Dolby Chadwick Gallery is pleased to announce “As We Wander, We Are Closer,” an exhibition of new work by Ian Kimmerly. Kimmerly’s generously layered paintings provocatively combine figuration and abstraction. Figurative elements, especially faces, are rendered photorealistically, scraped away, and then submerged within a milieu of open spaces, abstract passages, and textured daubs of paint.
Kimmerly explains that technology’s impact on our interpersonal relationships has played a role in the creation of this body of work. Smart phones and social media, among other tools, have heightened our ability to remain constantly connected with one another, yet the type of connection facilitated is largely fleeting and immaterial. It exists in contradistinction to true forms of conversation, which are predicated on an open and sustained dialogue that goes beyond surface-level exchange. As the show’s title suggests, however, letting ourselves wander and drift in unstructured ways and embracing solitude can allow us to go deeper and recharge, equipping us with more to give when we finally return to those interactive moments.
The paintings themselves loosely chart this type of open engagement with the world. Their layered constructions create matrices of form, gesture, texture, and color through which to move and discover manifold relationships. Despite the presence of figures—whose blurred, sgrafitto quality is reminiscent of Gerard Richter’s aesthetic—the paintings are neither overtly narrative nor readily digestible. Kimmerly notes his interest in the psychoanalytical concept of subject-object differentiation, which is the state immediately before recognition. When you see something for the first time, you apprehend it at an elemental level. Only after evaluating its material profile can you begin to see it a different way, and even start to name it. These initial stages of processing rely on an openness of perspective and are magnified in Kimmerly’s paintings, which encourage the viewer to take time to work through them and find connections that resolve as meaning.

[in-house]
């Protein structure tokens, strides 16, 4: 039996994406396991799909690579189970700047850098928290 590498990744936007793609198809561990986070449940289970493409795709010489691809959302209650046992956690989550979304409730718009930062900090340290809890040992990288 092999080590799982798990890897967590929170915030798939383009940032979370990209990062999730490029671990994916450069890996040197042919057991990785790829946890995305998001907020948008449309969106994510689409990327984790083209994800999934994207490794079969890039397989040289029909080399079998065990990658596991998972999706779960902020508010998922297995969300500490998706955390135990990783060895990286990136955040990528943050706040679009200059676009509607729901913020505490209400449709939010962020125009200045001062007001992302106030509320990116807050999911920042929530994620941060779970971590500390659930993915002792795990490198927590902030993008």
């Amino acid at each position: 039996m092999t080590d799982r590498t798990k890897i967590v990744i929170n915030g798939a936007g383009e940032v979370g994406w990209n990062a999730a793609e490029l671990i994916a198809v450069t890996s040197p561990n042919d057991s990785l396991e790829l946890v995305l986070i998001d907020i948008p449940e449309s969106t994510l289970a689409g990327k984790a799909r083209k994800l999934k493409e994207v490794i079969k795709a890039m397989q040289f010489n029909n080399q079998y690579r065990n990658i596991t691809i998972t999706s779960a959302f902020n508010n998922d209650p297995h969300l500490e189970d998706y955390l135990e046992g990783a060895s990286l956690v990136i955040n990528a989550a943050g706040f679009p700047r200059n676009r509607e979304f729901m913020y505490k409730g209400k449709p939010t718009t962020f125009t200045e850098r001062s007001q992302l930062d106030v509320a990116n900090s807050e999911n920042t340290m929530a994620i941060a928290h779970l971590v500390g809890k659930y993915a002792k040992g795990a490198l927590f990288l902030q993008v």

The painting As We Wander, We Are Closer (2016) features an image of a couple with their faces pressed closely to each other. Although the nature of their relationship is unknown, their pose is one of undeniable intimacy. Exploring the effects of seriality, Kimmerly repeats this images three times at different scales, divesting the private moment of any overt preciousness. The changes in scale create a sense of depth and motion, as if the image were flying toward you—an ephemeral bit of data hurtling along the information superhighway. While digital blips in the form of abstract gestures can be seen as obscuring various parts of their faces, it is also possible to read this “noise” as being dispersed as part of a larger process of revelation and formation: for all their weaknesses, digital technologies also harbor great potential. Because their presence in our lives impacts how we view ourselves, our relationships, and our world, they should, in theory, prompt us to reconsider how we want to live our lives. Such shifts in gaze are played upon in Twofold (2016), in which primarily white and peach-toned paints have been dragged horizontally across the eyes of three figures. Several short, dark strokes, however, have been applied on top of the lighter colors, as if transposed eyes, viewing the world not only from a new angle but also through a different lens.